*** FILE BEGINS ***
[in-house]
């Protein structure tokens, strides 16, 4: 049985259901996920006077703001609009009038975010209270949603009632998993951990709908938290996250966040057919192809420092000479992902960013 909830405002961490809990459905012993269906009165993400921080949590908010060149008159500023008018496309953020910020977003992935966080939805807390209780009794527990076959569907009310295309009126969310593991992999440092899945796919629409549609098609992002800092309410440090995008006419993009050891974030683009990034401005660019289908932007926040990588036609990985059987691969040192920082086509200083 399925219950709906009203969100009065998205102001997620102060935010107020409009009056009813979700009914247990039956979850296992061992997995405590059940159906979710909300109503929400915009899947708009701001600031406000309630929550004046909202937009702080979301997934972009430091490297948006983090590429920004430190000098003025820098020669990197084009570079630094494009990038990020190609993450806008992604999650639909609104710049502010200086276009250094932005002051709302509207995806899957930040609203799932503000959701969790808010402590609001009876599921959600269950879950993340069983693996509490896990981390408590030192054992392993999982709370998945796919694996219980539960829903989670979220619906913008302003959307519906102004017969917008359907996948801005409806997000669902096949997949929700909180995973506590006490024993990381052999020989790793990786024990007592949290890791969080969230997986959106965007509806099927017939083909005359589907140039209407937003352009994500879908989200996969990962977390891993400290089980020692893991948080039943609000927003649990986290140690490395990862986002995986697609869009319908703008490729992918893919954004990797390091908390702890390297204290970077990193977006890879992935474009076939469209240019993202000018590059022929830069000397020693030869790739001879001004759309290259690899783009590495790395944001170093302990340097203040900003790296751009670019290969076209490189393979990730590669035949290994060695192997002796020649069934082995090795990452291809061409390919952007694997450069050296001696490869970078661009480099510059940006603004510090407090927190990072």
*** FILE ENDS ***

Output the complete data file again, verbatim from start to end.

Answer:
[in-house]
């Protein structure tokens, strides 16, 4: 049985259901996920006077703001609009009038975010209270949603009632998993951990709908938290996250966040057919192809420092000479992902960013 909830405002961490809990459905012993269906009165993400921080949590908010060149008159500023008018496309953020910020977003992935966080939805807390209780009794527990076959569907009310295309009126969310593991992999440092899945796919629409549609098609992002800092309410440090995008006419993009050891974030683009990034401005660019289908932007926040990588036609990985059987691969040192920082086509200083 399925219950709906009203969100009065998205102001997620102060935010107020409009009056009813979700009914247990039956979850296992061992997995405590059940159906979710909300109503929400915009899947708009701001600031406000309630929550004046909202937009702080979301997934972009430091490297948006983090590429920004430190000098003025820098020669990197084009570079630094494009990038990020190609993450806008992604999650639909609104710049502010200086276009250094932005002051709302509207995806899957930040609203799932503000959701969790808010402590609001009876599921959600269950879950993340069983693996509490896990981390408590030192054992392993999982709370998945796919694996219980539960829903989670979220619906913008302003959307519906102004017969917008359907996948801005409806997000669902096949997949929700909180995973506590006490024993990381052999020989790793990786024990007592949290890791969080969230997986959106965007509806099927017939083909005359589907140039209407937003352009994500879908989200996969990962977390891993400290089980020692893991948080039943609000927003649990986290140690490395990862986002995986697609869009319908703008490729992918893919954004990797390091908390702890390297204290970077990193977006890879992935474009076939469209240019993202000018590059022929830069000397020693030869790739001879001004759309290259690899783009590495790395944001170093302990340097203040900003790296751009670019290969076209490189393979990730590669035949290994060695192997002796020649069934082995090795990452291809061409390919952007694997450069050296001696490869970078661009480099510059940006603004510090407090927190990072």